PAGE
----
Sunday 18 February 2018

Locks rocks

Classy food at very reasonable prices in a relaxed, friendly atmosphere. Lucinda O'Sullivan finds that Sebastien Masi and Kirsten Batt's reinvention of an old favourite hits the nail smack on the head

'Eleven out of 10," said a departing diner to the maitre d' in the new Locks Brasserie, which overlooks the Grand Canal at Portobello and its gliding swans.

He was right, and, from the cross-table conversation he had been enjoying with another solo gentleman, it appeared he was a seasoned and discerning diner. In fact, quite oblivious to those around them, the duo had conducted a vehement assessment of restaurants in Dublin. "The arrogance of that fellow," one had said. "Yes, I had the same treatment." "Was it the dark one with the glasses"? "Yes, and the smaller fellow was just as bad -- the pure arrogance." A long-standing French restaurant was thus torn apart. Our lovely waitress was as bemused and amused as ourselves, as the two competed for having sat at the best tables in the country. Anyway, they were both delighted with themselves, as they were with Locks in its new incarnation.

One of the nicest rooms in Ireland, Locks was very successful for more than 20 years under its initial ownership. It reopened in 2007, but it ran into trouble with the recession, and with prices that were no longer in tune with the times, and, eventually, it closed.

Happily, it has been reinvented by Sebastien Masi and Kirsten Batt, who run the superb, upmarket Pearl Brasserie in Upper Merrion Street. With ex-Four Seasons/L'Ecrivain chef Rory Carville at their new venture, Masi and Batt have hit the nail smack on the head, offering a very reasonably priced, well-thought-out menu of delicious, classy food in a relaxed, friendly atmosphere.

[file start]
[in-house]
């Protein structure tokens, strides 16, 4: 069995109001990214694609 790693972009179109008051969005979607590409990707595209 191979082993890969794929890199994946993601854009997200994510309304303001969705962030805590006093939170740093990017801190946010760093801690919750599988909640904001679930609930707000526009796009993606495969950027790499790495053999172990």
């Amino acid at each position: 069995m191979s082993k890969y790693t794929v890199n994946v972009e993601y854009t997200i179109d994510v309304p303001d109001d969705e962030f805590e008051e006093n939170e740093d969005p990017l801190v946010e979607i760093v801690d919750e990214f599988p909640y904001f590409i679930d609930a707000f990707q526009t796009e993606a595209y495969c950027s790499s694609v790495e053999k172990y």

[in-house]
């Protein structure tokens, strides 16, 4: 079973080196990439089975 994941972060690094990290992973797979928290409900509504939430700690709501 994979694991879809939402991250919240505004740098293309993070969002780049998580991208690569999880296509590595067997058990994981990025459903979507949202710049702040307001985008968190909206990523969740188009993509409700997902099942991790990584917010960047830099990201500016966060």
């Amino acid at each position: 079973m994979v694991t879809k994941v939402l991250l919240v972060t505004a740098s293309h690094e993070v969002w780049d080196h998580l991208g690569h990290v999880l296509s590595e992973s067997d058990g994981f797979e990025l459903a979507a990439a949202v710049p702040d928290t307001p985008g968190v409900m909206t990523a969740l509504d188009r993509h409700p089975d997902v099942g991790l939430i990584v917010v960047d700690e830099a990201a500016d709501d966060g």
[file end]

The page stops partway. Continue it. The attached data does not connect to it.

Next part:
Starters were mainly under a tenner, including white onion soup with fondant potato and smoked bacon foam; chicken and ham hock terrine with celeriac remoulade, apple, and Pommery mustard. Monkfish cheek with daube of beef, baby cress, and foie gras sauce was €15 -- they kindly brought us an amuse bouche to sample this starter and it was delish! Seared loin of tuna with tartare of tuna, avocado and pickled cucumber was €12.50; and oysters were six for €12, or nine for €18. We chose baby gem salad (€7.50) for me, and squash risotto (€9) for my friend Rena. I loved the wonderfully fresh concoction of baby gem leaves tossed with shredded confit of duck in a salty anchovy dressing and croutons, down through all of which oozed the juices of a perfectly judged poached duck. Rena is a discerning risotto head and, when it passes muster with her, that's something. Her risotto dish had a stunning flavour with the combination of risotto rice enhanced by gremolata, sage and aged Parmesan.

Mains are €16 to €26, with the more expensive choices being a rump and breast of lamb combo; rib-eye beef; and scallops. Corn-fed chicken breast with confit leg, celeriac, and a Bourguignon sauce is €18, as is pan-fried hake with aubergine, crab mayo and a confit tomato dressing. I was sorely tempted by the hake, but another favourite in the form of sea bream (€21) won out.

I was delighted I chose it, as a perfectly cooked, chunky fillet of this great fish came beautifully presented on a big, rectangular, hot slate with saffron potato and shaved fennel, dressed with a delectable pickled clam vinaigrette. Rare-breed confit of pork belly (€19) for Rena was topped with foaming tortellini and a spiced carrot puree. We had side orders of gratin Dauphinoise and proper petit pois a la Francaise, both at €3.50 each. Delicious!

We shared a featherlight, perfect cocktail glass of strawberry fool (€8.50), its jelly base topped with swansdown-like meringue, vanilla sable and a ball of ice cream.

Our total bill, including a bottle of New Zealand One Tree Sauvignon Blanc 2009 (€27) and optional service, came to €109.

Locks rocks again.


Locks Brasserie,

1 Windsor Terrace,


Dublin 8.

Tel: (01) 420-0555

Sunday Independent

Promoted Links

Life Newsletter

Our digest of the week's juiciest lifestyle titbits.

Promoted Links

Editors Choice

Also in Life